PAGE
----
Many brands are using social media channels, including Twitter, to connect with their customers. I recently read a very informative blog post by Chris Brogan about how grocery brands are “tweeting” on Twitter – mainly poorly, but some well. These days, many brand managers recognize that they must pay attention to Twitter and Facebook. The days of relying solely on advertising and couponing to drive brand share are long gone. However, it seems that many companies still don’t really “get” how to use social media well. Here’s a quick look at the do’s and don’ts of effective tweeting.
- Don’t have a “ghost town” Twitter account. The biggest mistake that many brands make is to start up a Twitter campaign and then drop it. @Entenmanns, @NECCO_wafers, and @SwansonChicken are all guilty of this. A social media campaign requires patience and time to develop relationships and engagement. If you do decide to discontinue a campaign, remove it from the Twitter site instead of leaving an inactive account visible.
- Do tweet for your audience. Make it relevant and personalized to your consumer’s interests. Inexplicably, @MrsButterworths tweets about football trivia – a definite disconnect. A common mistake: @HormelFoods mistook their Twitter account for a corporate PR tool. Anyone looking for business information about Hormel can find it on the company’s website. On the other hand, @EndustFree does a great job of finding creative ways to engage its consumer. Who would have thought that dusting could be so interesting?
- Don’t put too much focus on your brand/products. Tweets from @RealDuncanHines are all inwardly focused on the brand itself. It’s all about them. Remember, effective tweets need to be about engaging WITH your consumer not chattering AT them. Twitter is a place to have a two-way conversation.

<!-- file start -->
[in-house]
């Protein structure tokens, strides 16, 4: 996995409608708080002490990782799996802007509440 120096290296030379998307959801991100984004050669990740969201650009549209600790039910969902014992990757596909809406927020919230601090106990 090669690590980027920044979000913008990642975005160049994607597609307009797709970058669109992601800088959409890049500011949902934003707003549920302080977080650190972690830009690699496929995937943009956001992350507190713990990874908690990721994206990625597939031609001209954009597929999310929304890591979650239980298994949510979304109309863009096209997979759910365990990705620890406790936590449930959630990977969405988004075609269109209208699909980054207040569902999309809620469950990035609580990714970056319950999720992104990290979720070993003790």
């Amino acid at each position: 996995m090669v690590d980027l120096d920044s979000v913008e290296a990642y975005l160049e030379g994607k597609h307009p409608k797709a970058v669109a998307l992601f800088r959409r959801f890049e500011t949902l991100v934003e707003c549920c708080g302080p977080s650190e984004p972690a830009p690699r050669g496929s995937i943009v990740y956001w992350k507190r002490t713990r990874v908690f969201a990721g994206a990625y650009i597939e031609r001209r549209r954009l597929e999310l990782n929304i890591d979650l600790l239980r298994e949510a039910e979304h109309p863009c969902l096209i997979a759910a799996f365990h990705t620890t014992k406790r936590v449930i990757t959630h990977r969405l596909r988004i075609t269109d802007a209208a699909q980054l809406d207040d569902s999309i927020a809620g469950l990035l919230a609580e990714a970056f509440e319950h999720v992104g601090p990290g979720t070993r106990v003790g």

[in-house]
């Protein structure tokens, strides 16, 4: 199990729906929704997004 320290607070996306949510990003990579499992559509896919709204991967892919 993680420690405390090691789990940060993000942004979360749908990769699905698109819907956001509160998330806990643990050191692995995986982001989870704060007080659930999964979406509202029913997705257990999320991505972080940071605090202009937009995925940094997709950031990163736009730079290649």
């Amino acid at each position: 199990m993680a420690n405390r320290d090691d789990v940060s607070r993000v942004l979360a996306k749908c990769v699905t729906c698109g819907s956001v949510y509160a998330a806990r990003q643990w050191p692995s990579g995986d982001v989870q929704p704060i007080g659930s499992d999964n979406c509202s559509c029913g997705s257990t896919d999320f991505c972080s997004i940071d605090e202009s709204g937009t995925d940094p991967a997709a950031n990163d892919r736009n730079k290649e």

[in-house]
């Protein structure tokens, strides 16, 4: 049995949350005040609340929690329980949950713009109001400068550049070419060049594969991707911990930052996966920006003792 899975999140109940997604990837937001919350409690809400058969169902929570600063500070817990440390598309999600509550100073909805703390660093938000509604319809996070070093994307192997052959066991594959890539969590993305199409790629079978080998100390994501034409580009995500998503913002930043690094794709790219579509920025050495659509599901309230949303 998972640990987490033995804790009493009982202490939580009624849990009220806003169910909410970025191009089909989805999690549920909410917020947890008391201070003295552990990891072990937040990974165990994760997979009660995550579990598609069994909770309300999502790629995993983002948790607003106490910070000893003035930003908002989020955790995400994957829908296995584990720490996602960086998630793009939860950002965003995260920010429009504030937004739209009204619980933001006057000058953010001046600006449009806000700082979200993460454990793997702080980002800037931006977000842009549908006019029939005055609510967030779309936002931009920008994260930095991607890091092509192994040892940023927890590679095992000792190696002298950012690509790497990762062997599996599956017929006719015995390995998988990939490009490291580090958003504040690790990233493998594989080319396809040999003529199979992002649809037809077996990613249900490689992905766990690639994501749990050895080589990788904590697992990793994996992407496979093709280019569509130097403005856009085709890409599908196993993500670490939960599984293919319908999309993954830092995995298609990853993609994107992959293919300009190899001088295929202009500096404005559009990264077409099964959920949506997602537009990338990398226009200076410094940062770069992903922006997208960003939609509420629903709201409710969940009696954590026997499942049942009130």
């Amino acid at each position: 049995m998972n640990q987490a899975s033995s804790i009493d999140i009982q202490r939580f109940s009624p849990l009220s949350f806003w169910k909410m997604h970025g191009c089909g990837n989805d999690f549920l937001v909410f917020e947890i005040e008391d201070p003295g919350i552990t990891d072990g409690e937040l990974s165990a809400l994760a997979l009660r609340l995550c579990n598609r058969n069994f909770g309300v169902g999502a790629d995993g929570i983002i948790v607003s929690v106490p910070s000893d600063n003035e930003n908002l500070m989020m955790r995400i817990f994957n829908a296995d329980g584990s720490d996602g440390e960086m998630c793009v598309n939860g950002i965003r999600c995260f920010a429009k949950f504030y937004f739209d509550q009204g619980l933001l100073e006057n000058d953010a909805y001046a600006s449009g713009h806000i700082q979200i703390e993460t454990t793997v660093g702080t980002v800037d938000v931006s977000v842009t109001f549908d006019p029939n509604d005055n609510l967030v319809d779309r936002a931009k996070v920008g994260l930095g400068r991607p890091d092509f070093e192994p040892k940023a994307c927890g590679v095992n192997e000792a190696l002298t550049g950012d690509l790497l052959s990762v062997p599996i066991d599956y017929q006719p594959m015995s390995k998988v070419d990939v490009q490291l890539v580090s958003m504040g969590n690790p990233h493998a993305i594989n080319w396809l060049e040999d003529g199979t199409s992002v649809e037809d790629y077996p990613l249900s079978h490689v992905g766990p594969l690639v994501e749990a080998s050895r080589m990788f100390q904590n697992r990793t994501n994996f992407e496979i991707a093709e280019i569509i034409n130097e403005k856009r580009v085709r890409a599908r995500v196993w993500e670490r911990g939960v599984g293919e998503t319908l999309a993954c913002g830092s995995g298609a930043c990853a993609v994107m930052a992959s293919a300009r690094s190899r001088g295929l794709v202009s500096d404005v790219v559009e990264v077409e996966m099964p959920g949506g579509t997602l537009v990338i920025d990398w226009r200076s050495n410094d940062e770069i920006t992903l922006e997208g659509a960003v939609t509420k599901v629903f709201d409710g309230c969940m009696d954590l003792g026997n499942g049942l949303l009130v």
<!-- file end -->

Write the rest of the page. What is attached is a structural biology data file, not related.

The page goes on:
- Do be human and use a real “voice.” Brands that have a human voice create better engagement. For example, @butterball’s tweets are personable and engaging. You could actually imagine meeting this person. Butterball also uses @replies effectively (a way of dialoging directly with someone but at the same time sharing it with all your followers). Snack cake purveyor @LittleDebbie is another example of a grocery brand using a real human voice to engage with its followers. Reading the tweets, you really feel as if you are having a personal dialogue with someone who cares at this company.
- Don’t re-tweet compliments about your brand, as @Healthy_Choice does. This is awkward and very self-serving. Overuse of the exclamation point gets rather annoying – don’t do it.
- Do vary your content and make it interesting. Both @Pepsi and @CocaCola do a great job of this. They are very focused on their audience and are clearly holding their attention. Of course, they also have large marketing budgets to support what is without a doubt a major focus at these huge beverage brands.
- Don’t spam Twitter accounts that don’t know you. Recently, @RaguSauce did this with a series of tweets about how Dads are clueless when it comes to preparing dinner. Ragu found Twitter handles (user names) with “Dad” in them and then tweeted at them with a link to a Ragu video. This backfired on the company when one particularly vocal Dad blogger, who received one of these tweets, blogged about how “Ragu hates Dads.” Ouch! Be very careful about tweeting at audiences who are not engaged with your brand.
For more information on this topic…
- Check out Chris Brogan’s blog post “Help! My groceries are tweeting and they’re terrible!”
- Joel Comm’s book, Twitter Power – How to Dominate Your Market One Tweet at a Time, is a great resource. While this book is primarily geared toward business-to-business marketers, CPG marketers can learn much from it.
- HubSpot regularly publishes eBooks on various social media topics. Here is a link to “Using Twitter for Business”